An extensive search and rescue operation has sadly failed to find the Department of Conservation volunteer missing on Raoul Island since Monday morning.

Date:  04 January 2012

An extensive search and rescue operation has sadly failed to find the Department of Conservation volunteer missing on Raoul Island since Monday morning.

The missing man has been named as 33-year old Mihai Muncus-Nagy of Romania.

Mihai Muncus-Nagy
Mihai Muncus-Nagy    

DOC Warkworth Great Barrier Island Area Manager Tim Brandenburg says that despite extensive efforts by DOC staff, working in consultation with the Rescue Coordination Centre New Zealand (RCCNZ), Mr Muncus-Nagy has not been located.

“Given the length of time that has now passed without finding Mihai, it’s unfortunately now gone beyond the point where he could reasonably still be expected to be alive. Therefore, in discussions with RCCNZ, the difficult decision has been made to formally suspend the search.

“Our hearts and thoughts are now with his family in Romania.”

Mr Brandenburg says support is being given to Mr Muncus-Nagy’s family back in Romania who have accepted that he is unlikely to have survived. Plans are being considered to bring Mr Muncus-Nagy’s wife to New Zealand and enable her to visit Raoul, should she wish to do so.

Fellow DOC staff have also found the loss hard to accept, he says.

“Everyone involved has found this a difficult time, trying to keep the search and hope going, but then having to accept that the outcome is not going to be good. We are devastated to think we have lost a dedicated conservationist like Mihai.”

Mr Muncus-Nagy joined the team on the island at the end of October, fulfilling one of his dreams to go to Raoul. His mountaineering experience and ability to work in small teams in the outdoors made him a good fit for the work involved.

“We do know Mihai was very happy to have the opportunity to contribute to the programme on the island. He was passionate about his work, both as a volunteer for the Department and as a ranger back in Romania. His workmates on Raoul tell me he was a popular, fun loving and capable person - and a joy to have around. He will be hugely missed,” says Mr Brandenburg.

DOC and the Department of Labour will be carrying out a full investigation into the incident to piece together what may have happened in this tragic incident.

Further information

The Kermadecs islands, 1000km northeast of New Zealand, are a nature reserve managed by the Department of Conservation. The chain of islands some 250km along the western edge of the Kermadec Trench, with Raoul Island being the biggest at 2900ha.

Only one of the Kermadec Islands is inhabited. This is Raoul, the largest island where a DOC base is located. It’s currently home to 3 DOC staff and 4 volunteers.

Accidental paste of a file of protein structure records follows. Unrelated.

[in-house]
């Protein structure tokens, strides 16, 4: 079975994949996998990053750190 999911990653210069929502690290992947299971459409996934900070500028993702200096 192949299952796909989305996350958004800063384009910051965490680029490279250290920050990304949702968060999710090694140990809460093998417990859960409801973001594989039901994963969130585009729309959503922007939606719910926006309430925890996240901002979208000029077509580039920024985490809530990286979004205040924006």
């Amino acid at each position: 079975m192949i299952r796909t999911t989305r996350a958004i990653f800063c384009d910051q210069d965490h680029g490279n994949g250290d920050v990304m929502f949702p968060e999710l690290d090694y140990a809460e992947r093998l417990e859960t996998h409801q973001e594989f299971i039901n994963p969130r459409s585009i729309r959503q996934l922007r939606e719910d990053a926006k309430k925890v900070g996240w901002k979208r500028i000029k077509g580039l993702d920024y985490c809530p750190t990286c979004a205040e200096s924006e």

A major part of the conservation work conducted by DOC staff and volunteers based on Raoul Island is eradicating weeds to protect the 113 plants that are native to the Kermadec islands.

As well as their conservation work DOC staff and volunteers based on Raoul island:

  • Run a weather station for the New Zealand Met Service
  • Monitor seismic and volcanic activity for the Institute of Geological and Nuclear Sciences (GNS)
  • Collect air samples for the National Institute of Water and Atmospheric Research (NIWA) which is important in monitoring global warming
  • Monitor and maintain equipment for the United Nation’s Comprehensive Nuclear-Test-Ban Treaty Organisation

The weed eradication programme is vital for the ecosystems that sustain the rich birdlife on the Kermadecs. The islands are home to 35 bird species, five of which are unique to the islands. Birds found only on the islands include the Kermadec petrel, Kermadec red-crowned parakeet and Kermadec little shearwater.

Fourteen species of seabird nest on the Kermadecs with an estimated six million birds involved in breeding every year.

There are 23 species and sub species of plants that are unique to the Kermadecs. These include the Kermadec pohutukawa, the Kermadec nikau and the Kermadec nettle tree.

DOC has eradicated rats, mice, feral cats and dogs that were threatening the Kermadec’s unique birdlife. As a result Kermadec petrels and Kermadec parakeets, that were breeding only on outer islands, are now breeding on Raoul Island again.

The pest eradication has also seen the recovery of the Kermadecs as an internationally important stronghold for seabirds ranging from tiny storm petrels to wandering albatrosses which have the largest wing span of any bird in the world.

The 745,000 hectares of ocean surrounding the islands are also protected as New Zealand’s largest marine reserve. This means these waters can not be fished.


Liz Maire, ph 021 234 0831

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